Egg products withdrawn from stores in toxin alert

The food scare has reached several European countries. Picture: Marcel Kusch/DPA via AP
The food scare has reached several European countries. Picture: Marcel Kusch/DPA via AP
0
Have your say

Sandwiches and salads made from eggs contaminated with the toxin Fipronil have been withdrawn from UK supermarket shelves, as Scotland’s food standards watchdog revealed that 30 times more contaminated eggs have been imported into Britain than previously believed.

Food Standards Scotland said that it is likely that the number of eggs that have come to the UK from affected farms is closer to 700,000 than the 21,000 reported earlier this week and warned that some products using the contaminated eggs were still within sell-by date and are only now being withdrawn from shops.

Millions of eggs have been recalled in Belgium, the Netherlands and Germany after they were found to contain the toxic insecticide which can cause damage to the liver, thyroid glands and kidneys if ingested in large amounts. Fipronil is an insecticide used for getting rid of fleas, ticks and lice on animals, but should not be used around animals which are for food consumption.

FSS said testing of eggs in Scotland was “under way” and that results would be published “as soon as possible”, although it said that there was no evidence that eggs laid in Scotland are contaminated or that Fipronil has been used inappropriately in Scotland.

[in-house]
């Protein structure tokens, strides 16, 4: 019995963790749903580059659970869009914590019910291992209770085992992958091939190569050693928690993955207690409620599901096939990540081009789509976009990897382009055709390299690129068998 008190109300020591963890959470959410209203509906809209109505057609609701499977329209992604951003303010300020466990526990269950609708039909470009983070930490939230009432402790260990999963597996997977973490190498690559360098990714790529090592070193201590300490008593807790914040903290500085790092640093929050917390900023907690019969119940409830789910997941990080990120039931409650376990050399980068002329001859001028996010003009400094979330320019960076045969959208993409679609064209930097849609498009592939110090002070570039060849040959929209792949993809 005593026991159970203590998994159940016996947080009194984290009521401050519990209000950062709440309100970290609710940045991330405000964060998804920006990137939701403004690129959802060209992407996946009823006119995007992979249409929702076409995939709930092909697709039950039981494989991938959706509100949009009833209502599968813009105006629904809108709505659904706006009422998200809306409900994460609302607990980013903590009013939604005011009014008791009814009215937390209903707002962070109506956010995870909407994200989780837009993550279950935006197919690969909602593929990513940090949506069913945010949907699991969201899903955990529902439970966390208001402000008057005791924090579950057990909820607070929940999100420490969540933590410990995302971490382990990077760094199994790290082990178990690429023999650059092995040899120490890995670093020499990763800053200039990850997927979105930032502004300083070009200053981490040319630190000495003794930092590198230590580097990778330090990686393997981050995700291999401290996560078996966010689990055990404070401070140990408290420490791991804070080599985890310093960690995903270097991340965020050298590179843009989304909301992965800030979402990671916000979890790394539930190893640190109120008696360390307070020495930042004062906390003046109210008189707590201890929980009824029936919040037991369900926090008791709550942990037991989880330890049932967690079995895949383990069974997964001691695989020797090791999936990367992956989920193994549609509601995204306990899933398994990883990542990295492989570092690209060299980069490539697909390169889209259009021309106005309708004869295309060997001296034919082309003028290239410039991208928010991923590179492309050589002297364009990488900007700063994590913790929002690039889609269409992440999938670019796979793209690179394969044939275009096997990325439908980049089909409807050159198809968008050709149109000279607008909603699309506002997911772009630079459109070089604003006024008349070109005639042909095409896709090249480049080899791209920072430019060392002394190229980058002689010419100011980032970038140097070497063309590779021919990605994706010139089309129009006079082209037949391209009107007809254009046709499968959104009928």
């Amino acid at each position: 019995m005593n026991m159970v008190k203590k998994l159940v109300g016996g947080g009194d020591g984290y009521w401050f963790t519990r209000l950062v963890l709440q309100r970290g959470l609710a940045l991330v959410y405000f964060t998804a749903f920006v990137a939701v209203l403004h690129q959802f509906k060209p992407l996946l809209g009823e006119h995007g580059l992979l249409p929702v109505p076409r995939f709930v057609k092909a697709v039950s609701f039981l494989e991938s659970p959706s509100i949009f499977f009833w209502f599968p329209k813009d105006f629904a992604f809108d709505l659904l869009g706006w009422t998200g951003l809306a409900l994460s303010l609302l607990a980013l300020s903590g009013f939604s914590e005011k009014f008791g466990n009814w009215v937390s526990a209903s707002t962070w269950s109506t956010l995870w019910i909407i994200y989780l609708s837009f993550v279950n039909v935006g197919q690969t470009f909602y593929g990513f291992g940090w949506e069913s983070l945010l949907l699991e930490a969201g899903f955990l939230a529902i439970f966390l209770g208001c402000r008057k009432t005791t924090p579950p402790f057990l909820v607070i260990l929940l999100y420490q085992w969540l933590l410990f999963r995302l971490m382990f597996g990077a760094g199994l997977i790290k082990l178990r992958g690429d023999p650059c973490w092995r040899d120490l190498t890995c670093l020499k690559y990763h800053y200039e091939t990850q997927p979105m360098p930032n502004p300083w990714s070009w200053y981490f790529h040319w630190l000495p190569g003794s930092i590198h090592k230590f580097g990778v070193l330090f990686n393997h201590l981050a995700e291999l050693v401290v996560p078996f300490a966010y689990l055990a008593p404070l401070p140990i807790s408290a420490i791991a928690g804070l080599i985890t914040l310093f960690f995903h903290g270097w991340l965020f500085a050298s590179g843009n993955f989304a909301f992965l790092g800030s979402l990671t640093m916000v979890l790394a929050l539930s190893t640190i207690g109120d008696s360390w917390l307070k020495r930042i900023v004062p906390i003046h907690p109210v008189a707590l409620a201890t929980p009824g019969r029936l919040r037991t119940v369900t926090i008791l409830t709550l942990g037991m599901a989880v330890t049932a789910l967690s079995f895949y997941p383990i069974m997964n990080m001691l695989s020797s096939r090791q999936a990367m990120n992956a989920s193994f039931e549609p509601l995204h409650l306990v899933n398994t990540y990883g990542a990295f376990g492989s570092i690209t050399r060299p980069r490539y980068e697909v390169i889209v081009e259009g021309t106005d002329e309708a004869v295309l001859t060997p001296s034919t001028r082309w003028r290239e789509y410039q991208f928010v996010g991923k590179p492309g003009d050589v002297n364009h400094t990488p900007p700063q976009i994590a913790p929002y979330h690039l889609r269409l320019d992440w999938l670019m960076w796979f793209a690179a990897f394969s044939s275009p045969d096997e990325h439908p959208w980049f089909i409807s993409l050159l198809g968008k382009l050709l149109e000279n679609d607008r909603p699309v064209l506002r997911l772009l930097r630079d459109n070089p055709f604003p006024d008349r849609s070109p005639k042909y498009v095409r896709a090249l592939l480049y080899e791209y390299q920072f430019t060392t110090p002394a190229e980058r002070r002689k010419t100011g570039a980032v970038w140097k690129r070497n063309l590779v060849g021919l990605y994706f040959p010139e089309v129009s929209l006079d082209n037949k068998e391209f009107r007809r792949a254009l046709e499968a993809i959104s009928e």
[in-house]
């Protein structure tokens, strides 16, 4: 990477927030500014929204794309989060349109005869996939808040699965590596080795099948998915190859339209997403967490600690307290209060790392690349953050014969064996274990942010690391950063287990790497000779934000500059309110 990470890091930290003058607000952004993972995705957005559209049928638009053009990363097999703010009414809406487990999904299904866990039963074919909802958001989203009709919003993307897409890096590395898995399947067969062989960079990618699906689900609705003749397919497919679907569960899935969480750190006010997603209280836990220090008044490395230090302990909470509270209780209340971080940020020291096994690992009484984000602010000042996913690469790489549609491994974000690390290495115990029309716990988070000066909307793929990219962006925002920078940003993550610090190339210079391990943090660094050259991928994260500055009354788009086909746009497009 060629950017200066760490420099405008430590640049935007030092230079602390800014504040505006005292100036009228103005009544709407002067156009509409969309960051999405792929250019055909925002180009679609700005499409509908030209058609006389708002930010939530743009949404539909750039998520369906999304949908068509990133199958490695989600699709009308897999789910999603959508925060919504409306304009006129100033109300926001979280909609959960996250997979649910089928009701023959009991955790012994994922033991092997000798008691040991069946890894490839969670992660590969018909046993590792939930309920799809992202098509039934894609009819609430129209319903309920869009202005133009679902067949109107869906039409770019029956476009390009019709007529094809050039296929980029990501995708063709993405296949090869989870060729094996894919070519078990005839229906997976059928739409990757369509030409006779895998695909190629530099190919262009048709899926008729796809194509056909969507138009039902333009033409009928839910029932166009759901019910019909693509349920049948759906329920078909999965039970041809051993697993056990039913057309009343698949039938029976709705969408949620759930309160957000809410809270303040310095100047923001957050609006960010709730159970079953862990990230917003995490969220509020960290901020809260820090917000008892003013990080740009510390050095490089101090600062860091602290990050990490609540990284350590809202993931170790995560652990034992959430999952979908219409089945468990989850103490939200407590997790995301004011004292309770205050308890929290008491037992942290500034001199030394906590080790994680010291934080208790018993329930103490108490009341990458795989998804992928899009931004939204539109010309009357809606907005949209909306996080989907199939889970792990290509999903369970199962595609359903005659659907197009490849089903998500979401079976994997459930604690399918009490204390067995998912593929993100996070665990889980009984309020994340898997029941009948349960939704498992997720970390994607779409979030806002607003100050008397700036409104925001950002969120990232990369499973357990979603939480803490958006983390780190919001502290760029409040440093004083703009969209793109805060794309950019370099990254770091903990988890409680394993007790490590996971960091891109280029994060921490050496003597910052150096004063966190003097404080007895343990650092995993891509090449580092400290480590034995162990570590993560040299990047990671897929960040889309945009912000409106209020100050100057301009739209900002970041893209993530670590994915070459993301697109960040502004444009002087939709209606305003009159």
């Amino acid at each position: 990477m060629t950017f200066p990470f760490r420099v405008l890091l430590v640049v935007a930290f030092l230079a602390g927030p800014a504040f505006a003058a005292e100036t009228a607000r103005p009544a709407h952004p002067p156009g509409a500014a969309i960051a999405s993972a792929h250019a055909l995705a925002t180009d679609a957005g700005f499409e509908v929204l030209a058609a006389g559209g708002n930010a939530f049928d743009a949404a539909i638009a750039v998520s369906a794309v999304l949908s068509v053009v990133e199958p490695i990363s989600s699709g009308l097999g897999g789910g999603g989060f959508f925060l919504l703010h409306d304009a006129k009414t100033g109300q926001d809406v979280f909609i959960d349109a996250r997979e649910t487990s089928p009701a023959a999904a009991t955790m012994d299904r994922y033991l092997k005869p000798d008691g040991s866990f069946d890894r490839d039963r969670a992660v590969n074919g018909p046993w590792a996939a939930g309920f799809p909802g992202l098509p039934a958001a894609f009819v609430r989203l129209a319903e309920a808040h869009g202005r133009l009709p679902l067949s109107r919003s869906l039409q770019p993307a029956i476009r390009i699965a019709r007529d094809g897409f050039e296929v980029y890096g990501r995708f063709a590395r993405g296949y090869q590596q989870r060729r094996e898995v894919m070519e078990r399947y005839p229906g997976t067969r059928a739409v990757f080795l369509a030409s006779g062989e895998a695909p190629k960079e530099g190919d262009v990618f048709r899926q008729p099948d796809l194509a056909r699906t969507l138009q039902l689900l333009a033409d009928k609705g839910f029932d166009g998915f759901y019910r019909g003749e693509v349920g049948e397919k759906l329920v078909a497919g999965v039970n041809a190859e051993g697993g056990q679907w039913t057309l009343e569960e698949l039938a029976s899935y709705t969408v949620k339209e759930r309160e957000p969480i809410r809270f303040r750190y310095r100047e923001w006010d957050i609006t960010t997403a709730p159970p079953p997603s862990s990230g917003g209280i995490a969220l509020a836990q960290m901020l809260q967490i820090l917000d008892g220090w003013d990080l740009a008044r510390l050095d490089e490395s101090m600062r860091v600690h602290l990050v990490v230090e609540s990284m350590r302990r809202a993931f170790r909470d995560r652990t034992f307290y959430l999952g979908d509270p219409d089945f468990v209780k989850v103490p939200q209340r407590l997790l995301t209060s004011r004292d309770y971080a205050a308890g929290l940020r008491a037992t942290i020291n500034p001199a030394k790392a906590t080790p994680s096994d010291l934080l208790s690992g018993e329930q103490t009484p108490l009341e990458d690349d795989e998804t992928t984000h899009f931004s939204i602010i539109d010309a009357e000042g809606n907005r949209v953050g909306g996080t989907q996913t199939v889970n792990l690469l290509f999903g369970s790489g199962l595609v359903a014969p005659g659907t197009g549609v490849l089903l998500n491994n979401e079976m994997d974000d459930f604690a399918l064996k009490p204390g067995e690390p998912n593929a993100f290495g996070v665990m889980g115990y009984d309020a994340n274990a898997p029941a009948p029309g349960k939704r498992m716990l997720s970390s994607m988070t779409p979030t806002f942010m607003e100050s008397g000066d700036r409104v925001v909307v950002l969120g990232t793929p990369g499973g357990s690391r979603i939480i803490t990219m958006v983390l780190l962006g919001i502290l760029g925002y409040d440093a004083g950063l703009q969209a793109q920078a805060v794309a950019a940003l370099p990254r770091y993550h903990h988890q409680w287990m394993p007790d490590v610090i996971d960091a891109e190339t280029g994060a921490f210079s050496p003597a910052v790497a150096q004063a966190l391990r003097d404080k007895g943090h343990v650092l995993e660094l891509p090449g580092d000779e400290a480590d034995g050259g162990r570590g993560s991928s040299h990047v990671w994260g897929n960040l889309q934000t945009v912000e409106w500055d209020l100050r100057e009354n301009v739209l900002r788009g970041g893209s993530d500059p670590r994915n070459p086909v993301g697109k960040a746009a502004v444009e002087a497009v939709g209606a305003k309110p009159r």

Pre-prepared products affected include sandwiches and salads from Waitrose, Morrisons, Sainsbury’s and Asda.

The announcement came as Belgian authorities admitted test results revealed a level of the chemical in eggs that would pose a risk to human health.

A spokesman for FSS said: “Although some of the products such as sandwich fillings or other chilled products made from these eggs had a short shelf life and will have already been eaten, we have identified some that are still within the expiry date. These are now being withdrawn.

“Initial information was that products containing affected eggs had not been distributed to Scotland, but as the number of affected eggs imported to the UK is greater than originally thought, it is possible that some products containing them may have been distributed here.

“However, as this represents 0.007 per cent of the eggs consumed in the UK every year, it remains the case that it is very unlikely that there is any risk to public health from consuming these foods.”

He added: “85 per cent of the eggs we consume in the UK are laid here. We have no evidence that eggs laid in Scotland are contaminated or that Fipronil has been used inappropriately in Scotland.  Testing of eggs in Scotland is under way and results will be published as soon as they are available.”